Assuming "changes slowly" means that if you pick the difference between $k$ and $m$ half as large as between $l$ and $m$, then $d_{k,m}=\frac12 d_{l,m}$:

\begin{align} &=\frac{ 1-e^{id_{l,m}(\theta -2\pi f)} } { 1-e^{i\frac12d_{l,m}(\theta -2\pi f)} }&\big\|\cdot1 =\frac{1-e^{i\frac12d_{l,m}(\theta -2\pi f)}}{1-e^{i\frac12d_{l,m}(\theta -2\pi f)}}\\ &=\frac { \left( 1-e^{id_{l,m}(\theta -2\pi f)} \right) \left( 1-e^{i\frac12d_{l,m}(\theta -2\pi f)} \right) } { 1^2+\left(e^{i\frac12d_{l,m}(\theta -2\pi f)}\right)^2 }\\ &= \frac { 1-e^{id_{l,m}(\theta -2\pi f)} } { 1+e^{id_{l,m}(\theta -2\pi f)} } \left( 1-e^{i\frac12d_{l,m}(\theta -2\pi f)} \right) \\ \end{align}

Gotta go, maybe you have an idea how to improve on this.

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  • $\begingroup$ Hi Marcus, thank you very much for taking the time to respond to my question and for helping me formatting it correctly. On the line where you take the Fourier transform of $R_{l,m}$, you seem to be saying that $\mathcal F\{x_0(t-\tau_m) e^{i\theta \tau_m}\}(f) = e^{i\theta \tau_m}\mathcal F\{x_0(t-\tau_m\}(f)$. But I don't think this is valid because solving the fourier transform of a signal shifted by $\tau$ involve doing the substitution $t' = t-\tau$, which also alters the $e$ term you move outside the fourier transform : $e^{i\theta \tau_m}$ becomes $e^{i\theta (t - t')}$ $\endgroup$ Jun 15 at 21:02
  • $\begingroup$ the exponential term I moved out of the Fourier transform is just a constant factor, as it's independent of $t$, so that's "legal". $\endgroup$ Jun 15 at 22:10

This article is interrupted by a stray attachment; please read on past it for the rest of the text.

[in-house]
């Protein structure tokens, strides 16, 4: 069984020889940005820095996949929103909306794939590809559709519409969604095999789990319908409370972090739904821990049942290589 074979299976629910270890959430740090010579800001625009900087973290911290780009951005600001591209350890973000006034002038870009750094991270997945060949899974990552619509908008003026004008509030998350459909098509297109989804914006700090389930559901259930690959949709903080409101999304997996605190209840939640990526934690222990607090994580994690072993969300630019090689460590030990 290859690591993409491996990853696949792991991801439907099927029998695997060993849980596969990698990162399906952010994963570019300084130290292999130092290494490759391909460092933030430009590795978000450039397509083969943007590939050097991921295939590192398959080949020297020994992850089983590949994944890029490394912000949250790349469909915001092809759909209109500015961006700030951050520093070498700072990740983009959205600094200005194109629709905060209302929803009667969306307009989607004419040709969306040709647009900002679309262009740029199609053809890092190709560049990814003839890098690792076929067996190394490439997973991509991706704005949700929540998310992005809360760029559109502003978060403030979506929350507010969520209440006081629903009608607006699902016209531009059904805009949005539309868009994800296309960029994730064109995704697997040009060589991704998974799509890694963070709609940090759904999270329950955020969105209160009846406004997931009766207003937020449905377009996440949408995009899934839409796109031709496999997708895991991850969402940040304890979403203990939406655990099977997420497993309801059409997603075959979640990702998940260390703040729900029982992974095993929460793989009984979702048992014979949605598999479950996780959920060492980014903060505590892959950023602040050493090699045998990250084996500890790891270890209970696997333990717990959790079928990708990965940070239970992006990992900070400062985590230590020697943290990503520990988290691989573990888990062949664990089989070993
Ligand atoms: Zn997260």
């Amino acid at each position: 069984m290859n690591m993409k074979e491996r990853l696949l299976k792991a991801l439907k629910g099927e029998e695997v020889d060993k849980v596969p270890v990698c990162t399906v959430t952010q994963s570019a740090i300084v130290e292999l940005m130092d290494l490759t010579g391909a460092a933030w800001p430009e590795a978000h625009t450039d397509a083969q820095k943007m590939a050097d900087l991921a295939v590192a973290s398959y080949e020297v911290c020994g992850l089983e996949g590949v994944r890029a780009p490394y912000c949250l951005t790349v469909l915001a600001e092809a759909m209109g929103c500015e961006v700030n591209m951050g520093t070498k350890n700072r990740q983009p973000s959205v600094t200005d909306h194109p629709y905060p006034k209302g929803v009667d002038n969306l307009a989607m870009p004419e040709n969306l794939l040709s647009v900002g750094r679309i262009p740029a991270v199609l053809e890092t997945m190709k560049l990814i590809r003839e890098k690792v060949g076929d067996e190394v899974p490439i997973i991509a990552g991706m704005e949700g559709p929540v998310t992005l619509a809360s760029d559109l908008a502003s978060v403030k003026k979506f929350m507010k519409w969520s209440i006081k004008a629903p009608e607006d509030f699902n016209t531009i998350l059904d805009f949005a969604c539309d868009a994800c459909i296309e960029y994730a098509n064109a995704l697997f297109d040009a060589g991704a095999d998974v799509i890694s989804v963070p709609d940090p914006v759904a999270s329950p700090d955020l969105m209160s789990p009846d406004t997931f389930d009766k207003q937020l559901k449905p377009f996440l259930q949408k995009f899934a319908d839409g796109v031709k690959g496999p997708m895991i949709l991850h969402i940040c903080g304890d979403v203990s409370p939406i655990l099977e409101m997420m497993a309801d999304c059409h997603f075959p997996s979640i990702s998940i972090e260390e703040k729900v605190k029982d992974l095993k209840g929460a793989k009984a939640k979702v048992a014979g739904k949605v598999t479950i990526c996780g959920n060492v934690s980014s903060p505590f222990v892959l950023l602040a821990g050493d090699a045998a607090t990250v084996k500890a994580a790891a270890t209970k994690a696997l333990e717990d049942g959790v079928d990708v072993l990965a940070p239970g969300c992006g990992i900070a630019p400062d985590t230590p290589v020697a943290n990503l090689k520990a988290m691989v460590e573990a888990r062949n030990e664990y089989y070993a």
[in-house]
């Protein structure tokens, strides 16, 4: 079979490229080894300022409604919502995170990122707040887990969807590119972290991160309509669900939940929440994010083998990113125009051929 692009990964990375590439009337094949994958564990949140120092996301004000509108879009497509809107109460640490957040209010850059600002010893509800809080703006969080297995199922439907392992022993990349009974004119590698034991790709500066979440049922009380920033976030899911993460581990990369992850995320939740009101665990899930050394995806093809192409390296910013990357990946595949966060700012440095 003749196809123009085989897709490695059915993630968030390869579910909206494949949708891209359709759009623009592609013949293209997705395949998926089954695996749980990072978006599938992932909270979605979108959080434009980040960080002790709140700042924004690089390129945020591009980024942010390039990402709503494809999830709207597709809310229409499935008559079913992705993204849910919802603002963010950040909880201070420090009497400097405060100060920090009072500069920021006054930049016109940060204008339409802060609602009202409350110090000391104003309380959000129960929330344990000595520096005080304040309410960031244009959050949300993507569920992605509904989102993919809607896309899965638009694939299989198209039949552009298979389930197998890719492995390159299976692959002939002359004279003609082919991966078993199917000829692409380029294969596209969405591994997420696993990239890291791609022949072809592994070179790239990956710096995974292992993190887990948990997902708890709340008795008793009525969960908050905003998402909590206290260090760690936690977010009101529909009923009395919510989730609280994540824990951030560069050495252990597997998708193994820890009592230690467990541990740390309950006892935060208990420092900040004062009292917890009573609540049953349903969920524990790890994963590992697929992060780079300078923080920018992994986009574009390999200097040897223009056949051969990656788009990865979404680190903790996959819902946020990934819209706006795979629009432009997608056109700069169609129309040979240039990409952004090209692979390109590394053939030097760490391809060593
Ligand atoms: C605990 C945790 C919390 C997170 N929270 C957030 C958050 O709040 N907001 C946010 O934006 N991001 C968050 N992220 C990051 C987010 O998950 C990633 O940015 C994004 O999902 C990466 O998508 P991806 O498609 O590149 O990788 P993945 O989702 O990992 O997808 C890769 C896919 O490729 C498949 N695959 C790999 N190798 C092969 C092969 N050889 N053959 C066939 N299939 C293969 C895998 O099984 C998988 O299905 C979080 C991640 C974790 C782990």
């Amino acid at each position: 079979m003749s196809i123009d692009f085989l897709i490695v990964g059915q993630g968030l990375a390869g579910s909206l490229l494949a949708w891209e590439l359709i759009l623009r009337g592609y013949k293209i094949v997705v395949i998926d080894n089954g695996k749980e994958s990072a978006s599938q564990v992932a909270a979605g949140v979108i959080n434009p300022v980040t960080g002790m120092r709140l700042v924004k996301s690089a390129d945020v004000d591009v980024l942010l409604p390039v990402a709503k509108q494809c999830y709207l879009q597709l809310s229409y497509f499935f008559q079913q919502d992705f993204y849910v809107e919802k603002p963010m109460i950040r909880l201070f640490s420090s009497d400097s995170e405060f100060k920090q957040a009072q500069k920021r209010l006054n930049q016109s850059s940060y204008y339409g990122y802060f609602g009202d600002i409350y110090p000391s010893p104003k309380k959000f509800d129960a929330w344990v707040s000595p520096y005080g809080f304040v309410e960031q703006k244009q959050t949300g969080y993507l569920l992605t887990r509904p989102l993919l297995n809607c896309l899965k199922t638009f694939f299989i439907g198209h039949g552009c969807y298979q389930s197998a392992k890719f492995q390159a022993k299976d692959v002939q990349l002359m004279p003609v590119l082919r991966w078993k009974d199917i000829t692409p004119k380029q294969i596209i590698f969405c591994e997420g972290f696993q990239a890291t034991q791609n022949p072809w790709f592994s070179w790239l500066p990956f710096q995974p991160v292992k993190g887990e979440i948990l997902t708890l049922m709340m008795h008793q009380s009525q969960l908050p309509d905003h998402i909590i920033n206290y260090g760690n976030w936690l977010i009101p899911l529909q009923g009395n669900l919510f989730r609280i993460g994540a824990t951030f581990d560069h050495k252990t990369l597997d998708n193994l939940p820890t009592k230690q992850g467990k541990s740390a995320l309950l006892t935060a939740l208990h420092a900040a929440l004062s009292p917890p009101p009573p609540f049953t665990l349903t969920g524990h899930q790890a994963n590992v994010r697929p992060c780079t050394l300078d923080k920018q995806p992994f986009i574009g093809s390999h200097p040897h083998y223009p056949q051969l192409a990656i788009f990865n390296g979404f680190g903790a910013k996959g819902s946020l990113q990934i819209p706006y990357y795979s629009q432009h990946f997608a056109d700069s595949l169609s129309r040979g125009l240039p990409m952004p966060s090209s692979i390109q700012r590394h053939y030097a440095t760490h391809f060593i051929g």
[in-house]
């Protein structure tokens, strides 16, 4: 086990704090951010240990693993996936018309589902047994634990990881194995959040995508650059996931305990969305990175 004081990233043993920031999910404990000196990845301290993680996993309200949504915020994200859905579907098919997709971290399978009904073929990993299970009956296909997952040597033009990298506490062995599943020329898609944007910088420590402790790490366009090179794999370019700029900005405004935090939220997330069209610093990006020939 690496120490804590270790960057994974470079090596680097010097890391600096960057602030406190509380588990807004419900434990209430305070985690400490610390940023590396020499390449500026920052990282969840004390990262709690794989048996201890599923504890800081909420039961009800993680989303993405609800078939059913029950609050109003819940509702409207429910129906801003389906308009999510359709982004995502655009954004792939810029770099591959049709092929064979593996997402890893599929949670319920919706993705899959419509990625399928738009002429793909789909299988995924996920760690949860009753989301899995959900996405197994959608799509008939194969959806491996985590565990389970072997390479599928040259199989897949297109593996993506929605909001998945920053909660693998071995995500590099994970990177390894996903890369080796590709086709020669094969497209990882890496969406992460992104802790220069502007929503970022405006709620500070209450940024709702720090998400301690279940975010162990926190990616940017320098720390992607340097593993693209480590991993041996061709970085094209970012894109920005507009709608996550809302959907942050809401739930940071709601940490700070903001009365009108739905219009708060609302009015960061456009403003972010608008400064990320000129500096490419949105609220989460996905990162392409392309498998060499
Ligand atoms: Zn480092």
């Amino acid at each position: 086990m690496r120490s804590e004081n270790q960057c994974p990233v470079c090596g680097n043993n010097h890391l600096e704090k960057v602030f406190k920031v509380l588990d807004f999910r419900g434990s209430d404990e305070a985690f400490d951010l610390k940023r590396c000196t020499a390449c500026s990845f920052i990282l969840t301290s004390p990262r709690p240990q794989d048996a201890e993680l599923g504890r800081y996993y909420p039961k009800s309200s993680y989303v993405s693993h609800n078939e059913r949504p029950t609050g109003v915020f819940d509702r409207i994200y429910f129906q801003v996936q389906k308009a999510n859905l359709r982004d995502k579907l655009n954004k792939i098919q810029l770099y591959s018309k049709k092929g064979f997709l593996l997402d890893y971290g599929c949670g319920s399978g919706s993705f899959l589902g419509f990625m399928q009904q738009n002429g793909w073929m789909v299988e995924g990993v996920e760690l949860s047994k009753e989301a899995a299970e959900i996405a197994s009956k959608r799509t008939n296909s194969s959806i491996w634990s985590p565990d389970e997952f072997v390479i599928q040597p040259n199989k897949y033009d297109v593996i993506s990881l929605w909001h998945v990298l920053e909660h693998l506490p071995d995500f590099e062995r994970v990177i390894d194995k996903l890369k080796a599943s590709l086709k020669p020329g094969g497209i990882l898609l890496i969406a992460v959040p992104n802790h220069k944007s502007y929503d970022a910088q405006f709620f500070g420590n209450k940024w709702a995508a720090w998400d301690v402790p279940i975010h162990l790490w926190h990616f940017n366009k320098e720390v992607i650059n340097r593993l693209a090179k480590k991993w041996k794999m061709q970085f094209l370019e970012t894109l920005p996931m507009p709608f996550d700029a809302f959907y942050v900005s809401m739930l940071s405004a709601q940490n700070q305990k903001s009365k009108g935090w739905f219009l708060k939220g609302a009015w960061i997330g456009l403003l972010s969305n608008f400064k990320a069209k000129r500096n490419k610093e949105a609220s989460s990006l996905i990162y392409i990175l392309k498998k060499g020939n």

• $\begingroup$ I see. Well, I'm still not sure where to go from here, but at least now I know how to represent the signals in the frequency domain so that helps. I will work on it some more. $\endgroup$ Jun 16 at 19:34
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Another Approach

I'm assuming here that $A$ is roughly equal to one. If it's a lot bigger or a lot smaller, then the problem does change quite a bit.

A first estimate to getting $x(t)$ would simply to take the mean of the observations

$$x_1(t) = \frac{1}{N}\sum_{n=0}^{N-1}s_n(t)$$

All the $x_0(t)$ terms should add coherently whereas the time and phase shifted terms will be most uncorrelated.

Next we take a look at the transfer functions (I'll use capital letters for frequency domain)

$$S_n(\omega) = X(\omega)\cdot (1 + A\cdot e^{j(\theta-\omega)\tau_n})$$

So transfer function between $S$ and $X$ basically a complex comb filter that has maxima at $(\theta-\omega)\tau_n = 2k\pi$. If $A< 1$ that it also has minima at $(\theta-\omega)\tau_n = (2k+1)\pi$.

Now you can use your first estimate $x_1(t)$ to estimate the transfer function,

$$H_{n,1} = \frac{S_n(\omega)}{X_1(\omega)}$$

This should roughly look like a comb filter. You can use the location of the maxima and maybe the maxima to estimate $\tau_{n,1}$ and the height of the maxima to estimate $A_{n,1}$.

Now you use these estimates to refine you estimate for $x(t)$

$$x_2(t) = \frac{1}{N}\sum_{n=0}^{N-1}(s_n(t)-A_{n,1}x_1(t-\tau_{n,1})e^{j\theta \tau_{n,1}})$$

Rinse and repeat until the residual error becomes small or it stops converging.

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  • $\begingroup$ Thanks for your answer, but I have never worked with transfer functions. Why do you say that $S_n (\omega)$ only has minima if A is less than 1? $\endgroup$ Jun 16 at 19:37
  • $\begingroup$ $S_n(\omega)$ will always have minima. For $A<1$ the minima are easily found: they happen when $e^{j(\theta - \omega)\tau_n = -1$ and then the minimum is simply $1-A$. For $A>1$ the location of the minimum depends also on the value of A and things are more complicated. $\endgroup$
    – Hilmar
    Jun 17 at 21:17